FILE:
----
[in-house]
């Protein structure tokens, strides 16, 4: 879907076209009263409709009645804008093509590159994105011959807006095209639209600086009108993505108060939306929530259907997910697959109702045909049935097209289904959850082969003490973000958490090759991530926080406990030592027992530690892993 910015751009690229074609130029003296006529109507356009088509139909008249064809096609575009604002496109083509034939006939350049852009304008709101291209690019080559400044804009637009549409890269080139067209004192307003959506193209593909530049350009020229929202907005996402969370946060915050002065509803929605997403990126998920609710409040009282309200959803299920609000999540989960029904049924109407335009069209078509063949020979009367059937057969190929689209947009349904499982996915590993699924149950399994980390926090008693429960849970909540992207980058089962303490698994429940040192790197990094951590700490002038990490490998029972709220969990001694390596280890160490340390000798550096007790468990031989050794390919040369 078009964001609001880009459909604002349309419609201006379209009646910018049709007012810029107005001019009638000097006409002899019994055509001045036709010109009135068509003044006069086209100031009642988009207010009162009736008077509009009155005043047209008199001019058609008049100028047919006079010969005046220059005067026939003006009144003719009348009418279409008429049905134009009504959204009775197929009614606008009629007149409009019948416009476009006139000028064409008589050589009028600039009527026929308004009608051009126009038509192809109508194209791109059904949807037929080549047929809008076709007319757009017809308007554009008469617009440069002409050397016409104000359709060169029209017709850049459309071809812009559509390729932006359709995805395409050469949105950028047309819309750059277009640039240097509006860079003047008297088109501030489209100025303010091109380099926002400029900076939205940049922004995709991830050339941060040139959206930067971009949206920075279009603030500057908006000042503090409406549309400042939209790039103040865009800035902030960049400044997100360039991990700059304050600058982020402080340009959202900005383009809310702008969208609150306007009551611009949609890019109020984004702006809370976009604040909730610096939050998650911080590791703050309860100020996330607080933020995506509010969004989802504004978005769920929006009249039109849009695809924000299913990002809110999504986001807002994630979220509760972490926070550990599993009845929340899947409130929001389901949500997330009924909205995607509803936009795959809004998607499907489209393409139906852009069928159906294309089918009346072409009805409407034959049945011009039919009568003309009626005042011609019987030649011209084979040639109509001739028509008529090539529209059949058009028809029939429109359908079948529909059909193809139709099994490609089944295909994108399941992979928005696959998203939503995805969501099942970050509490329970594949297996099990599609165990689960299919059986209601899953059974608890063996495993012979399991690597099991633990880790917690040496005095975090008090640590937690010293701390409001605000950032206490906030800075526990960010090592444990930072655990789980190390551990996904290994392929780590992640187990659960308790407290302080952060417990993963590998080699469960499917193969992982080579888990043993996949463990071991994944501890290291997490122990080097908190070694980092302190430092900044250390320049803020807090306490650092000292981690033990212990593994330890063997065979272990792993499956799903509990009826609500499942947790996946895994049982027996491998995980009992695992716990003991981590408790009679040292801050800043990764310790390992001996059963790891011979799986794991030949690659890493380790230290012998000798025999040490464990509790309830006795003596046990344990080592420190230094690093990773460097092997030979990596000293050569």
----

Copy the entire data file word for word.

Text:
[in-house]
């Protein structure tokens, strides 16, 4: 879907076209009263409709009645804008093509590159994105011959807006095209639209600086009108993505108060939306929530259907997910697959109702045909049935097209289904959850082969003490973000958490090759991530926080406990030592027992530690892993 910015751009690229074609130029003296006529109507356009088509139909008249064809096609575009604002496109083509034939006939350049852009304008709101291209690019080559400044804009637009549409890269080139067209004192307003959506193209593909530049350009020229929202907005996402969370946060915050002065509803929605997403990126998920609710409040009282309200959803299920609000999540989960029904049924109407335009069209078509063949020979009367059937057969190929689209947009349904499982996915590993699924149950399994980390926090008693429960849970909540992207980058089962303490698994429940040192790197990094951590700490002038990490490998029972709220969990001694390596280890160490340390000798550096007790468990031989050794390919040369 078009964001609001880009459909604002349309419609201006379209009646910018049709007012810029107005001019009638000097006409002899019994055509001045036709010109009135068509003044006069086209100031009642988009207010009162009736008077509009009155005043047209008199001019058609008049100028047919006079010969005046220059005067026939003006009144003719009348009418279409008429049905134009009504959204009775197929009614606008009629007149409009019948416009476009006139000028064409008589050589009028600039009527026929308004009608051009126009038509192809109508194209791109059904949807037929080549047929809008076709007319757009017809308007554009008469617009440069002409050397016409104000359709060169029209017709850049459309071809812009559509390729932006359709995805395409050469949105950028047309819309750059277009640039240097509006860079003047008297088109501030489209100025303010091109380099926002400029900076939205940049922004995709991830050339941060040139959206930067971009949206920075279009603030500057908006000042503090409406549309400042939209790039103040865009800035902030960049400044997100360039991990700059304050600058982020402080340009959202900005383009809310702008969208609150306007009551611009949609890019109020984004702006809370976009604040909730610096939050998650911080590791703050309860100020996330607080933020995506509010969004989802504004978005769920929006009249039109849009695809924000299913990002809110999504986001807002994630979220509760972490926070550990599993009845929340899947409130929001389901949500997330009924909205995607509803936009795959809004998607499907489209393409139906852009069928159906294309089918009346072409009805409407034959049945011009039919009568003309009626005042011609019987030649011209084979040639109509001739028509008529090539529209059949058009028809029939429109359908079948529909059909193809139709099994490609089944295909994108399941992979928005696959998203939503995805969501099942970050509490329970594949297996099990599609165990689960299919059986209601899953059974608890063996495993012979399991690597099991633990880790917690040496005095975090008090640590937690010293701390409001605000950032206490906030800075526990960010090592444990930072655990789980190390551990996904290994392929780590992640187990659960308790407290302080952060417990993963590998080699469960499917193969992982080579888990043993996949463990071991994944501890290291997490122990080097908190070694980092302190430092900044250390320049803020807090306490650092000292981690033990212990593994330890063997065979272990792993499956799903509990009826609500499942947790996946895994049982027996491998995980009992695992716990003991981590408790009679040292801050800043990764310790390992001996059963790891011979799986794991030949690659890493380790230290012998000798025999040490464990509790309830006795003596046990344990080592420190230094690093990773460097092997030979990596000293050569």